I’ve tended to play and GM traditional RPGs, that follow in the vein of D&D, with a traditional GM/PC relationship, classes, skills and dice mechanics. In the last few years there seems to have been quiet revolution in game design, and it is is one that I think has largely passed me by until now.
The trend I’m focusing on here began in 2003 with the publication the Fate RPG. Fate is intended to be a generic RPG. It includes a number of innovations that embrace a more narrativist style of play. I never really took it seriously as I was put off by its use of Fudge dice (6-siders with “+” and “-” instead of numbers), which I viewed as a gimmick. Games using the Fate system include the heroic fantasy game Legends of Anglerre, the sci-fi Starblazer Adventures, and the Dresden Files RPG.
The key innovation of Fate is the use of “aspects”. An aspect is a descriptive phrase made up by the player that expresses something about their character’s skills, personality, and/or history (which may be positive or negative, but is ideally both). Examples of aspects are: “Tempted by Shiny Things”, “Veteran of the Goblin Wars”, “Knight of the Dusk Blades”, “Honour-bound to Avenge my Brother”.
In Fate aspects can be exploited in an appropriate situation by spending 1 fate point, and this allows you to re-roll your dice or gain a +2 bonus when making a skill roll (as the 4dF die roll in Fate normally gives +4 to -4, then +2 is quite a big bonus). Players usually start with 3 fate points.
As an idea, the “aspect” has been quietly ticking away and I’ve been struck by how many modern RPGs use a similar mechanic.
The 13th Age RPG uses a similar idea called “backgrounds”. Instead of spending points and buying skills, players have 8 points to spend on backgrounds which they make up. Each background is a descriptive phrase like an aspect, such as “Cat Burglar”, “Assassin in Training to the Black Wyrm”, “Imperial Mage”, “Wild Mountain Tribe”, “Transformed Animal”, etc.
Trying to do something in 13th Age means rolling 1d20 vs a target number modified by your level and stat bonus plus any points in a relevant background. So each of the background aspects acts like a whole cluster of related skills.
In the Shadows of the Demon Lord RPG, characters have two “professions” instead of skills. A profession is something like “scholar of magic”, “animal trainer”, or “terrorist”(!). Task resolution in SotDL involves rolling d20 against a target number 10 modified by stat bonus. A relevant profession can give a bonus (a boon: an extra d6 to roll and add to your d20 roll), or an automatic success.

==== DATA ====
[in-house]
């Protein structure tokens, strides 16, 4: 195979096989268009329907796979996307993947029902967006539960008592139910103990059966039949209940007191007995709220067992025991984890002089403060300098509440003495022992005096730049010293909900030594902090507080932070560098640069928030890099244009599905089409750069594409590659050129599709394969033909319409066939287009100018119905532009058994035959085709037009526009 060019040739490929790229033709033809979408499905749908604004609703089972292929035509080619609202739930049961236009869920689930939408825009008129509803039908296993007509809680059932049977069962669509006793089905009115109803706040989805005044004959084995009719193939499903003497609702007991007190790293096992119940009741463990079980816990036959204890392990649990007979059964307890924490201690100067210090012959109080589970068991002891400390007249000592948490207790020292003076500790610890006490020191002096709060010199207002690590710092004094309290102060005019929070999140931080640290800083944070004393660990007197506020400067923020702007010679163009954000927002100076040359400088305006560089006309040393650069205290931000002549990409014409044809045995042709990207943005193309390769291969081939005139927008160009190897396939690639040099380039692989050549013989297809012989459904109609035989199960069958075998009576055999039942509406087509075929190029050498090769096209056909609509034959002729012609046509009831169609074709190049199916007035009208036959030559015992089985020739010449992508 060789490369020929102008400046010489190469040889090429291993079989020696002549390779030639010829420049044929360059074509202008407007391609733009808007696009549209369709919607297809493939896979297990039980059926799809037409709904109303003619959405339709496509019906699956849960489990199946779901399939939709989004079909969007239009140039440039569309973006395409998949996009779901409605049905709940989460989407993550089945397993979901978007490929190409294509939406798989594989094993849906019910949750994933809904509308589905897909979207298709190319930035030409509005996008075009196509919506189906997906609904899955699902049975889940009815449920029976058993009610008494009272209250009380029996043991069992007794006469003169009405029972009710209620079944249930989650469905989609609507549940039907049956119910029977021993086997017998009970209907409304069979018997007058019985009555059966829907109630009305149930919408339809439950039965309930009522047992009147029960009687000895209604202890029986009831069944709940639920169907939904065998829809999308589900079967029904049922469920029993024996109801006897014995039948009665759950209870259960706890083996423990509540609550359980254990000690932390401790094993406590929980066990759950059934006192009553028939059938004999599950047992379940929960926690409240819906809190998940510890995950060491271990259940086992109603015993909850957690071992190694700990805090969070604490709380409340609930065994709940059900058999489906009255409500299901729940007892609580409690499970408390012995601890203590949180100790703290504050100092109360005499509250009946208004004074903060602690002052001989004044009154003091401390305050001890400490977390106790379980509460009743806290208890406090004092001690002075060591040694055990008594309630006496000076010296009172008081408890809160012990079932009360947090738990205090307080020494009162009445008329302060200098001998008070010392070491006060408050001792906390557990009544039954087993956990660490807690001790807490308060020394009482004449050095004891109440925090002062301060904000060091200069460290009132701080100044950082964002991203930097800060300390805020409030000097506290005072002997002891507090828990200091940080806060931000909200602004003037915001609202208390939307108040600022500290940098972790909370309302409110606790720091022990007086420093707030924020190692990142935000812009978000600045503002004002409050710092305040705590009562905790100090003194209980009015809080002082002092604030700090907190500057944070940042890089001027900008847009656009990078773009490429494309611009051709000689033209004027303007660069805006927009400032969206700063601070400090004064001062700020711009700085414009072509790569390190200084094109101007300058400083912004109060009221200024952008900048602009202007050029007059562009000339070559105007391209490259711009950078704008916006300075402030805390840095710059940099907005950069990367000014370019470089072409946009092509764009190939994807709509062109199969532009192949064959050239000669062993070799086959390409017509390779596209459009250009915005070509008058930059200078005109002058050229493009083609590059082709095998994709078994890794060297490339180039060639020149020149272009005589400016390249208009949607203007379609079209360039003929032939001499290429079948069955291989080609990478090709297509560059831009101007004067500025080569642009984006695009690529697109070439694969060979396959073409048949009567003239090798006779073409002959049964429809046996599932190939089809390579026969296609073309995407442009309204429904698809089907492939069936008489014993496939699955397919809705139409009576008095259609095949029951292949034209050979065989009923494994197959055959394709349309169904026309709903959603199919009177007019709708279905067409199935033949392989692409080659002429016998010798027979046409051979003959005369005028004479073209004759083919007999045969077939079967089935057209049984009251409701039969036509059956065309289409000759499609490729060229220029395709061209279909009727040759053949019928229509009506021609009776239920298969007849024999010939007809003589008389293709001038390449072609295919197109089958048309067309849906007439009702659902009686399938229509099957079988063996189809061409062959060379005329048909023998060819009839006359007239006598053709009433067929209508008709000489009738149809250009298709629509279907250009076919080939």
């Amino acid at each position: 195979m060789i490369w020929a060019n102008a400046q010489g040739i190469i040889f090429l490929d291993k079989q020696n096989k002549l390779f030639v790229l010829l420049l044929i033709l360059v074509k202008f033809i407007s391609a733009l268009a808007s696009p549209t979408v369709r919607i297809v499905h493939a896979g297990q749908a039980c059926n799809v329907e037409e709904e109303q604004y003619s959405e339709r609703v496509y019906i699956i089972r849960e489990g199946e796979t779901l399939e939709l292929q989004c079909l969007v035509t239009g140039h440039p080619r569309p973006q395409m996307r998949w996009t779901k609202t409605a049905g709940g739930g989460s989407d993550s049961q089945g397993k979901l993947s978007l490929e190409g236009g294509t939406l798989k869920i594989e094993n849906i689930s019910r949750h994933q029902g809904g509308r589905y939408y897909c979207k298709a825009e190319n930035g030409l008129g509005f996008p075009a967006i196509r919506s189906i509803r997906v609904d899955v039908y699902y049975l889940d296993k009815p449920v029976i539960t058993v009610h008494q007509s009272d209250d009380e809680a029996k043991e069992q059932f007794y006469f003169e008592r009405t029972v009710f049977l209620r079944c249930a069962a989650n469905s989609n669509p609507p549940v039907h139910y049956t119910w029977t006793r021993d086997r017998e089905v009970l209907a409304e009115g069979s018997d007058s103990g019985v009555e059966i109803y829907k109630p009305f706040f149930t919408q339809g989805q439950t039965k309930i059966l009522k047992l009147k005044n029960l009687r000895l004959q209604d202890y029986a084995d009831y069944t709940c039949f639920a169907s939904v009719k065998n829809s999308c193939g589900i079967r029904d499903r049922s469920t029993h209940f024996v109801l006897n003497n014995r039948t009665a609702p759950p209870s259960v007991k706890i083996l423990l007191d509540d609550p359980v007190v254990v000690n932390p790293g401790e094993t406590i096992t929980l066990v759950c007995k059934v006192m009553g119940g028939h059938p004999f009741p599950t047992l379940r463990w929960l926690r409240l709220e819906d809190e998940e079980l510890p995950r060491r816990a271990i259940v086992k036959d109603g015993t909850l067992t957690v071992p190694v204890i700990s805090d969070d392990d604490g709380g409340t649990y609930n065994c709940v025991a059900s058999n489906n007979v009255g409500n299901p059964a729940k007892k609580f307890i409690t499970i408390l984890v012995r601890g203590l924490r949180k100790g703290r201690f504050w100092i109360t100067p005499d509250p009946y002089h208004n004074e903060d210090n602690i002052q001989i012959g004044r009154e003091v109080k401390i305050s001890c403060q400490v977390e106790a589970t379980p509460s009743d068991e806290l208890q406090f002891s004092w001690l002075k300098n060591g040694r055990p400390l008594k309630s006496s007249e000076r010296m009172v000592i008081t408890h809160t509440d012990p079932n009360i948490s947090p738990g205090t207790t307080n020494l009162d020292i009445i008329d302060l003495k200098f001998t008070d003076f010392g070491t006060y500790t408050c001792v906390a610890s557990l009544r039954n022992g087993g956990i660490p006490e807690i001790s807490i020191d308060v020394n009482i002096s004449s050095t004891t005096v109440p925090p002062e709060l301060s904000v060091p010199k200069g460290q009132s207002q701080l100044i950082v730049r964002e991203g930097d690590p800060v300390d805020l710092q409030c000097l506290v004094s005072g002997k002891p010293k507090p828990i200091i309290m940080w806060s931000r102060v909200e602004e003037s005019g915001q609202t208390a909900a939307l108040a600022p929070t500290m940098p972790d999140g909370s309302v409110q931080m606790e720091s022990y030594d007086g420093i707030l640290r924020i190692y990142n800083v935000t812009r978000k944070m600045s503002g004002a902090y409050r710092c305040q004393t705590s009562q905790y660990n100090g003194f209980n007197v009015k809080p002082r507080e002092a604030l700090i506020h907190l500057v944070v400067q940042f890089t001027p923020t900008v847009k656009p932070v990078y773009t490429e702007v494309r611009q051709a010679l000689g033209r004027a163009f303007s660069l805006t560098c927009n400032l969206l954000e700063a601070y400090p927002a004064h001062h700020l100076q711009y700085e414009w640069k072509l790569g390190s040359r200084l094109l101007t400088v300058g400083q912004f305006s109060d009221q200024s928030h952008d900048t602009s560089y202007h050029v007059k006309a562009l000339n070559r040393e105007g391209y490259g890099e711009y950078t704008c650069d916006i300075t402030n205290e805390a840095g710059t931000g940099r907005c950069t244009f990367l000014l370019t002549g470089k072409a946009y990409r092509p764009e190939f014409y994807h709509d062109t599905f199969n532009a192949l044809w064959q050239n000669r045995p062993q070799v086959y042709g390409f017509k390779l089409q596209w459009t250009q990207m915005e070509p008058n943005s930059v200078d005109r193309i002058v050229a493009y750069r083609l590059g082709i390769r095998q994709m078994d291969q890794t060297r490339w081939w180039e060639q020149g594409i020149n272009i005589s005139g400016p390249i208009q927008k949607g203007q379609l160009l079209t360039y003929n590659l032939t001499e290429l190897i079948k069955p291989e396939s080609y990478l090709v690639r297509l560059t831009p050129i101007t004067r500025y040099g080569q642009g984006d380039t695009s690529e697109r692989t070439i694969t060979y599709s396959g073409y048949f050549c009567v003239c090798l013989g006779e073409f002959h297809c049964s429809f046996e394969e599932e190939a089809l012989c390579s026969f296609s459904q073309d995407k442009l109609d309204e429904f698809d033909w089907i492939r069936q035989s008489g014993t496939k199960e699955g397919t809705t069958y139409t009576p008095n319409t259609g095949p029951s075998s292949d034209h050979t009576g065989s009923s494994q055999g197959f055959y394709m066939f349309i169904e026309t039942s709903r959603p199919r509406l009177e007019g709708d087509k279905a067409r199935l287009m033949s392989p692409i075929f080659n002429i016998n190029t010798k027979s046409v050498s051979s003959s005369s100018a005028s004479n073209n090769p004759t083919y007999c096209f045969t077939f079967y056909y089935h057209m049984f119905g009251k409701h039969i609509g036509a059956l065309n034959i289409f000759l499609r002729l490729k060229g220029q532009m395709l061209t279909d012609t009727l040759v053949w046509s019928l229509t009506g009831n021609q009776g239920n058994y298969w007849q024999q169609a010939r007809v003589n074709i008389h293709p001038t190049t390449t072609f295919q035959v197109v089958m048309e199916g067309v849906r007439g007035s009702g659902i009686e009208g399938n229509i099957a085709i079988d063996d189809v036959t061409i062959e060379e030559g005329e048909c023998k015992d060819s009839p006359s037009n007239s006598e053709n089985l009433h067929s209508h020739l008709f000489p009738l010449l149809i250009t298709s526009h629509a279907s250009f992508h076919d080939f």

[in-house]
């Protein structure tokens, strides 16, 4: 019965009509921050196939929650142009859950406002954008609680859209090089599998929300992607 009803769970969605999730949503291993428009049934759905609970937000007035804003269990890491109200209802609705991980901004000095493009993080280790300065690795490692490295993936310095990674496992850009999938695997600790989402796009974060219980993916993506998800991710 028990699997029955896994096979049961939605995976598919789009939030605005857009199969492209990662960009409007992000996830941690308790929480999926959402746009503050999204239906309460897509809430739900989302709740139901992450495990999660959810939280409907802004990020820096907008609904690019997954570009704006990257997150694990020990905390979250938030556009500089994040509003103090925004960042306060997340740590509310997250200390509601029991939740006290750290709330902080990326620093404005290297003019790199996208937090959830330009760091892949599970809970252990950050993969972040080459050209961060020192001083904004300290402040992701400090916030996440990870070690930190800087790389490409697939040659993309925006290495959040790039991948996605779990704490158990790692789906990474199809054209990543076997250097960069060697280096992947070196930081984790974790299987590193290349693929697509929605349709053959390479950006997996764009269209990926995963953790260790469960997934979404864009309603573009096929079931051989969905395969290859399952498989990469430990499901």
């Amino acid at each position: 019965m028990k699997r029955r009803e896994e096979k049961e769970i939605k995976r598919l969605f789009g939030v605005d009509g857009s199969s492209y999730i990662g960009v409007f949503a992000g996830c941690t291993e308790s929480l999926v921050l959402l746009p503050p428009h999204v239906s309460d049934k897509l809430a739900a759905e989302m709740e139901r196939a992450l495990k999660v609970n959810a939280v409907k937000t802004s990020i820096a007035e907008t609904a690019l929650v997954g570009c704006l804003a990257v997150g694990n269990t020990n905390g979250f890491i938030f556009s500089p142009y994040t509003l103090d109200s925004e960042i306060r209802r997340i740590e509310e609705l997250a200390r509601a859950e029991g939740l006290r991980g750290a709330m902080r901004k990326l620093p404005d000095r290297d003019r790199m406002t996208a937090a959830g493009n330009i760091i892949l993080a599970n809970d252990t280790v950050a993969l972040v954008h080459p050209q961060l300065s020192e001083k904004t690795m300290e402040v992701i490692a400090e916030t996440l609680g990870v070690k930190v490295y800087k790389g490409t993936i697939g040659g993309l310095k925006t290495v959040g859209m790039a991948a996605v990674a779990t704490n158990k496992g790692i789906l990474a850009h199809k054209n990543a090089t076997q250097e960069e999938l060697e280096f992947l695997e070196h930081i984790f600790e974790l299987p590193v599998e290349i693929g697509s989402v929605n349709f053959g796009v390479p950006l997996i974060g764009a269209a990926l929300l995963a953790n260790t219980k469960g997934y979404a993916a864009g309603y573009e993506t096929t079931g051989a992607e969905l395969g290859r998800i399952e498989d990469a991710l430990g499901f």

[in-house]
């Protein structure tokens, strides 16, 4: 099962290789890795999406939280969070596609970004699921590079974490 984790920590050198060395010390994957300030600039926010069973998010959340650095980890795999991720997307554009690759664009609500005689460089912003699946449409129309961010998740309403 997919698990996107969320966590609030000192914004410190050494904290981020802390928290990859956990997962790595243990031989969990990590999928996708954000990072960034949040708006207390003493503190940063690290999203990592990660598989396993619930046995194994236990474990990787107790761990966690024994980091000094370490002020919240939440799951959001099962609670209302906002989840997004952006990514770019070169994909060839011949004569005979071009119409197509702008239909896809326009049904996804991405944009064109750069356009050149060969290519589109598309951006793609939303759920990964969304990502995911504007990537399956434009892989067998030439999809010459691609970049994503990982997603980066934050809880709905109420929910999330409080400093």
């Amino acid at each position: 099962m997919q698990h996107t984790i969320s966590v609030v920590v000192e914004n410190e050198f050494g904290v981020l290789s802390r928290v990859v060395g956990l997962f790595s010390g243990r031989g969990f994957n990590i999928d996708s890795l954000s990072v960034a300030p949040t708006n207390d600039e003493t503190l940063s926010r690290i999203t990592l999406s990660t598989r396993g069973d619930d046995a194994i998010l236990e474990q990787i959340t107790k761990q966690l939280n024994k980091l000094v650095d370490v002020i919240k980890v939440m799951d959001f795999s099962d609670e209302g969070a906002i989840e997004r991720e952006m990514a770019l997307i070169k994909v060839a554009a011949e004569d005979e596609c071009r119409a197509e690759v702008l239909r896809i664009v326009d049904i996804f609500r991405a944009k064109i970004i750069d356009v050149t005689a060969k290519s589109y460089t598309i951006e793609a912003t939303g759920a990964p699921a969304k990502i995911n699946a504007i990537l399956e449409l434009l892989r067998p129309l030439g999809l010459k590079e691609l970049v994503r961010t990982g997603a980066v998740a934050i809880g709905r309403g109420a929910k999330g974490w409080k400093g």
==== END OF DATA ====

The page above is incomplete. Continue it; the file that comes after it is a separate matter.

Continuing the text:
Creating a character in the Numenera RPG involves selecting a character class (warrior, wizard or rogue, effectively), a “character descriptor”, and a “focus”. Descriptors and foci are similar to aspects but they must be chosen from a specific list and each provides specific mechanical benefits or powers.
There are 12 descriptors (charming, clever, graceful, intelligent etc). Each of these gives a stat bonus, a limitation, makes the character skilled in specific things, and gives equipment. There are no defined list of skills in Numenera, and the skill training obtained via a descriptor is broad in scope e.g. graceful makes you “skilled in all tasks involving physical performing arts, and all Speed defence tasks”.
There are 30 foci, such as “Bears a Halo of Fire”, “Exists Partially Out of Phase”, “Explores Dark Places”, or “Works in the Back Alleys”. Each of these gives you a special power which improves as you level, equipment and an extra connection to another character.
The Cue system used in the Valiant Universe RPG uses “cues”, and these are effectively aspects that act as inspiration for narrating your character’s actions.
I’m attracted to the idea of aspects because of the potential they have for really allowing you to express the essence of your character. The use of an aspect feels like it should be a big deal, but I find the Fate RPG mechanic disappointing and limited. First because just getting a bonus (albeit, a big one) isn’t that exciting, and second because you can only invoke your aspect by spending a fate point.
Instinctively I much prefer the 13th Age RPG’s idea of aspects standing in for a whole cluster of skills and experience, and being able to use that whenever appropriate. But what is missing here is the Fate RPG concept of your aspect being used against you (more on that later).
But the downside to aspects is that they are broad and both the GM and the players need to be sensible. For example, arguments might arise about whether a player who is a “Warden of the Land” should get an advantage to navigate in city sewers “because they are like underground caves I’ve explored”.
While I think you should be able to use your aspects as much as possible, Fate’s limiting mechanic prevents these kinds of arguments because every use of an aspect requires a fate point, and allowing a broad interpretation is less likely to set a problematic precedent.
How can we take advantage of aspects? What kind of benefit should they give? How should they be limited?
EDITED: to provide some examples of professions in SotDL.